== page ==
What Is Paralysis?
Paralysis is a loss of muscle function in part of the body.
It can be partial or complete, temporary or permanent, and localized or
generalized. Most patients feel no pain in the paralyzed areas of their bodies.
They also have no control over how those muscles move. Paralysis can affect any
part of the body at any time in a person's life.
Types of Paralysis
There are many paralysis classifications. They describe where paralysis is
located, how severe it is, and how long it will last.
Localized paralysis affect only one part of the body, such
as the face or the hand.
Generalized paralysis is a group of conditions that affect
multiple body parts. Types of generalized paralysis include:
- Monoplegia affects one part of the body.
- Hemiplegia affects an arm and a leg on the same
side of the body.
- Paraplegia affects both legs.
- Quadriplegia, or tetraplegia, affects both arms
and both legs.
Paralysis may be temporary or permanent. Bell's palsy
commonly causes temporary paralysis of the face. Strokes may temporarily paralyze
one side of the body.
Flaccid paralysis involves limp muscles, which makes limbs
weak. Spastic paralysis involves stiff muscles. In spastic paralysis, muscles
may twitch uncontrollably.
What Causes Paralysis?
Some patients are born paralyzed. Others develop paralysis
after an accident or medical condition. Common causes of paralysis include:
- spinal cord injury
- multiple sclerosis (MS)
- cerebral palsy
- post-polio syndrome
- traumatic brain injury
- birth defects
A study published in 2004 showed that 29 percent of
paralysis patients become paralyzed from a stroke. The study also showed that
23 percent of patients become paralyzed from spinal cord injuries (Christopher
and Dana Reeve Foundation).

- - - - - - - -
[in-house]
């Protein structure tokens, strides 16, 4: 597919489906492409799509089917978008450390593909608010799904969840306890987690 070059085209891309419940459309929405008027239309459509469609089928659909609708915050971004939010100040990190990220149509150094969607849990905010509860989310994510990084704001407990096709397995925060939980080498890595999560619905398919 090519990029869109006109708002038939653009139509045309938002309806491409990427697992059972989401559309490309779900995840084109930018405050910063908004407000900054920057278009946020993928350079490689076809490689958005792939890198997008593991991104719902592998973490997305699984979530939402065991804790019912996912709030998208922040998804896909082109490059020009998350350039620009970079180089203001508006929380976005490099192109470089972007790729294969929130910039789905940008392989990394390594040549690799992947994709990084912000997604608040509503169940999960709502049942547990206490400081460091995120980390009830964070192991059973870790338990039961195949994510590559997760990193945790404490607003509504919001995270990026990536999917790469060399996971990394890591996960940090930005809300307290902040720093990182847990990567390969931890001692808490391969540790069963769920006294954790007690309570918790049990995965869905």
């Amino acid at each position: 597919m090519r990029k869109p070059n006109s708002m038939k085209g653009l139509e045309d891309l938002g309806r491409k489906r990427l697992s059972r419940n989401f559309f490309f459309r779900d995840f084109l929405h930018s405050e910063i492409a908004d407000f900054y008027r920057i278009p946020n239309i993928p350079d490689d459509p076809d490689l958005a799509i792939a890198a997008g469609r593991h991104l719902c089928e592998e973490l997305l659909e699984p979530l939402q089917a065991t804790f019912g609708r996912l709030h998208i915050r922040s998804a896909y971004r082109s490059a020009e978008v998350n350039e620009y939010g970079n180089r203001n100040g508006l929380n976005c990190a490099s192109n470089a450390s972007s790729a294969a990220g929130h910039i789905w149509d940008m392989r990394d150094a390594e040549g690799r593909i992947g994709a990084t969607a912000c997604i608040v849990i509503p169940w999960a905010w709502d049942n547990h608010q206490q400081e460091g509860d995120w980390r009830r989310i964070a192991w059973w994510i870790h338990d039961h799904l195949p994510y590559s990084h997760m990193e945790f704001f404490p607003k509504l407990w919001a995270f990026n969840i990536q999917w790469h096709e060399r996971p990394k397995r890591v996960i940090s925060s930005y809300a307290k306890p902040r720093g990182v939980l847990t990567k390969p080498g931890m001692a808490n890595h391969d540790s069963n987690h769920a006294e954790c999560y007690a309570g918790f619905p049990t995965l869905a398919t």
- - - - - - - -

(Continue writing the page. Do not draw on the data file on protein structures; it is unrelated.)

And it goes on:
What Are the Symptoms of Paralysis?
The symptoms of paralysis are usually easy to identify. A
patient will lose feeling in a specific or widespread area. Paralysis will make
a muscle difficult or impossible to control. Sometimes tingling or numbing
sensations occur before total paralysis of a limb or muscle.
Diagnosing paralysis is often easy because the loss of
muscle function is obvious. For internal body parts where paralysis is more
difficult to identify, doctors may use X-rays, CT scans, MRI scans, and other
A patient with a spinal cord injury may go through
myelography. Myelography uses a special dye that is inserted into the nerves in
the spinal cord. The dye makes the nerves clearer on X-rays. Doctors may also perform
an electromyography, which uses sensors to measure electrical activity in the
Treatments for paralysis depend on the underlying cause. Examples
of treatments include:
- mobility aids, such as wheelchairs, braces, mobile
scooters, and other devices
- surgery and amputation
- physical therapy
- medications, such as Botox or muscle relaxers for
patients with spastic paralysis
Paralysis patients may use combinations of the treatments
above to improve their conditions. In 2011, the Wall Street Journal reported a
breakthrough in paralysis treatment when a 25-year-old regained feeling in part
of his body after undergoing electrical stimulation and intense physical
therapy (Wall Street Journal, May 20, 2011).
Paralysis is not treatable in many cases. In such cases, care
involves helping patients remain independent.
What Is the Outlook for Paralysis?
Many paralysis patients never regain mobility in their
affected area. While there is no cure for many types of paralysis at this time,
technological innovations can help improve a patient’s quality of life. Electronic
mobility devices and special braces keep paralysis patients moving on their
own. Patients may also modify their cars, clothes, and homes to suit their